Proteas must revisit six batting strategy for Australia series
South Africa’s batting woes over the home summer have been well documented, and Ottis Gibson and his coaching team may need to revisit their six batsmen strategy when their charges face Steve Smith’s fiery four-man pace attack.
The Proteas batsmen have found the going tough against India, both in the Test series and more notably the ODI’s where their batsmen have come under fire. The senior batsmen have failed to rise to the occasion on numerous times during the summer, and that has put a lot of pressure on the younger members of the squad, particularly Aiden Markram who deputized for the injured Faf du Plessis in the ODI’s.
Although South Africa won the Test series 2-1, no South African batsmen registered a century in the three matches with the highest individual score being a sparkling 94 from Markram in the second Test match at SuperSport Park in Centurion. Their middle and lower order failed to contribute notable scores and string together partnerships.
The six batsmen strategy left the Proteas exposed against a surprisingly brilliant Indian pace attack throughout the Test series, and Quinton de Kock was the one who felt that pressure walking in at number six. He had a woeful series with the bat by his high standards, scoring 71 runs in six innings and an average of 11.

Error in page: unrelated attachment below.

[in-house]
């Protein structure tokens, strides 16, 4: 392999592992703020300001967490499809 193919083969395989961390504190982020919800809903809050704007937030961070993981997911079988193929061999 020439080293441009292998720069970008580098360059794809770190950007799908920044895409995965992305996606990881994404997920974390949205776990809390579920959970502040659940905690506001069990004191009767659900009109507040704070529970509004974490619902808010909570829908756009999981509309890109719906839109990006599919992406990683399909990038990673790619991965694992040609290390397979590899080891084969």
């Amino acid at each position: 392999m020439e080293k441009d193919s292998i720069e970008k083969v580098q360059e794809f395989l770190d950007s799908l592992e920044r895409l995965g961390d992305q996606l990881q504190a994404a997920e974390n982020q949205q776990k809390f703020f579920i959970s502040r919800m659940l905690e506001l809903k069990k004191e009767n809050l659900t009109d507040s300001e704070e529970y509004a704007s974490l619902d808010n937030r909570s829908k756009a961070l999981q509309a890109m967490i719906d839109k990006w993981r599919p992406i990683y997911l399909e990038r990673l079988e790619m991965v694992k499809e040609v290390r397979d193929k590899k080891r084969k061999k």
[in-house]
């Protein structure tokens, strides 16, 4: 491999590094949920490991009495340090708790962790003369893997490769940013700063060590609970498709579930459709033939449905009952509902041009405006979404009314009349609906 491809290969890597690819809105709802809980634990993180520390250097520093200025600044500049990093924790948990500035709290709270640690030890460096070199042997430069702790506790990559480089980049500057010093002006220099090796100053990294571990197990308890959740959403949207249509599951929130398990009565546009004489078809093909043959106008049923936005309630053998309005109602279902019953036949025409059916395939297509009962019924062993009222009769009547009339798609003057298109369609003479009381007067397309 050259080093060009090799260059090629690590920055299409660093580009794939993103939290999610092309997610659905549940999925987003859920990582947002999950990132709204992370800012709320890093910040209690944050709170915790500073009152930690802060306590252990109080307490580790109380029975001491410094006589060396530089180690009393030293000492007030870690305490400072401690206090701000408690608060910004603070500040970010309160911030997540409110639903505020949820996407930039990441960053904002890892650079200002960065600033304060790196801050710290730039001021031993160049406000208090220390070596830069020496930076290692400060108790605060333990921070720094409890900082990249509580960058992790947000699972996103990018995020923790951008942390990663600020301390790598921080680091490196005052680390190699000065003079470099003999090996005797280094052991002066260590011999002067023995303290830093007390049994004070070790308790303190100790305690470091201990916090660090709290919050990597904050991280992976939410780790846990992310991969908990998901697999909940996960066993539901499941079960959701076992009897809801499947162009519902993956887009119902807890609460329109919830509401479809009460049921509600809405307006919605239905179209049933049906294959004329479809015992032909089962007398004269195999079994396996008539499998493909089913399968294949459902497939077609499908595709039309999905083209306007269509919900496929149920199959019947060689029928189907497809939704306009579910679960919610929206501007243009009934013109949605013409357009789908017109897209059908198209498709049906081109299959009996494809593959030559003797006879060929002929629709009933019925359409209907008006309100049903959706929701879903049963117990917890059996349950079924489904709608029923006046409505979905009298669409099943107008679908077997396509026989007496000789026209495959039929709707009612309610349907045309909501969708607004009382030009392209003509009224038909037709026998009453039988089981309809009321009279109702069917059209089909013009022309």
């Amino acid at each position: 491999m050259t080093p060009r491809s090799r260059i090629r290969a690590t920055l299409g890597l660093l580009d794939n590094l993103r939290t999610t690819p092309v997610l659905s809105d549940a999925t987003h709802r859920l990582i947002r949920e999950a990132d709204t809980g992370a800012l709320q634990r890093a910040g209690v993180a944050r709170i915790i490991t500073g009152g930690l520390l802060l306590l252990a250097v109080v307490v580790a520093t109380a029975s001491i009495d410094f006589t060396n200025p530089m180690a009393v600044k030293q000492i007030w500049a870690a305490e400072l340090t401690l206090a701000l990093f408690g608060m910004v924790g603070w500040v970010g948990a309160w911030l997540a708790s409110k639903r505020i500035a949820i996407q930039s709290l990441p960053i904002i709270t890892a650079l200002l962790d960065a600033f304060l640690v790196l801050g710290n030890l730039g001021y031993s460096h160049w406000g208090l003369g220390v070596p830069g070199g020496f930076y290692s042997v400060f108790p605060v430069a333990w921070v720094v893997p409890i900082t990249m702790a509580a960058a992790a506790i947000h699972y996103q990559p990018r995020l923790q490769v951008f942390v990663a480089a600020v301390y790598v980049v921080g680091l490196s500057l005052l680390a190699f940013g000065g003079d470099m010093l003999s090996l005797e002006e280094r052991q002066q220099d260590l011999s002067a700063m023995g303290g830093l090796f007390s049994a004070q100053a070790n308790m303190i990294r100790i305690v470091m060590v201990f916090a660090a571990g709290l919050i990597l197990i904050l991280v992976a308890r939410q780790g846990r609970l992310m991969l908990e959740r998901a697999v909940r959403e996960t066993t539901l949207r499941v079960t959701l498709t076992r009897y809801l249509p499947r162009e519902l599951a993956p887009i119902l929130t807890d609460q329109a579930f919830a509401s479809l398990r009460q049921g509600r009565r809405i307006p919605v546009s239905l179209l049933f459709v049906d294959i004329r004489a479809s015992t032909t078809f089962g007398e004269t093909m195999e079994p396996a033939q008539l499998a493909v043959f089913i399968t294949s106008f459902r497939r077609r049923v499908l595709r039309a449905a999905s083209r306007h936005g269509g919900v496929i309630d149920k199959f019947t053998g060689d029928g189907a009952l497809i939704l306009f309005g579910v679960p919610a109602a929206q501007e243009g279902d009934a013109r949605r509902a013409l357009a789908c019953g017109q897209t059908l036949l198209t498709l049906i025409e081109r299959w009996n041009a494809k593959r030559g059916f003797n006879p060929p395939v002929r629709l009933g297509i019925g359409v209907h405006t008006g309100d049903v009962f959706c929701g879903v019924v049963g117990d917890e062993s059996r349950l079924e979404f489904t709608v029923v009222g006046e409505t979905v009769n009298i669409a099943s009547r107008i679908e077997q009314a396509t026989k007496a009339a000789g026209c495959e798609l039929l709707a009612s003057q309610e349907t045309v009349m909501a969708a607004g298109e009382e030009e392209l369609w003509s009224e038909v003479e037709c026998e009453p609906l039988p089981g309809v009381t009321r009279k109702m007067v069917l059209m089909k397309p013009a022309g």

The Proteas are also facing a few injury concerns ahead of the Australian series. Captain du Plessis, Dale Steyn and Temba Bavuma are all racing against the clock to be fit for the first Test. There were also suggestions that the selectors were considering going with seven batsmen in the third Test at the Wanderers and include Theunis de Bruyn, instead they went with Andile Phehlukwayo who was less than impressive.
I think that the six batsmen and five bowlers (one being an allrounder) strategy needs to be revisited, at least for the Australian series. We need to bolster the batting until most of our batsmen find their form. If we thought that the Indian bowlers were impressive, the Australians are a cut above the rest when it comes to fast bowling. With the likes of Mitchell Starc, Josh Hazelwood and Pat Cummins who can bowl over 145km/h, it is going to be a tough task for our batsmen.
The extra batsmen will help to steady the ship should we find ourselves in a trouble at 50/4 and will make the Australian bowlers work harder to get all 20 wickets to win a Test match.
Some of the most dominant Test sides in history have always had seven batsmen - the Australian sides that dominated between 1998-2008, the South Africans themselves under Graeme Smith between 2008-2012 all played with seven batsmen and four frontline bowlers.
The Australian series is going to be tough and we need all the runs we can get against one of the best pace attacks in world cricket at the moment.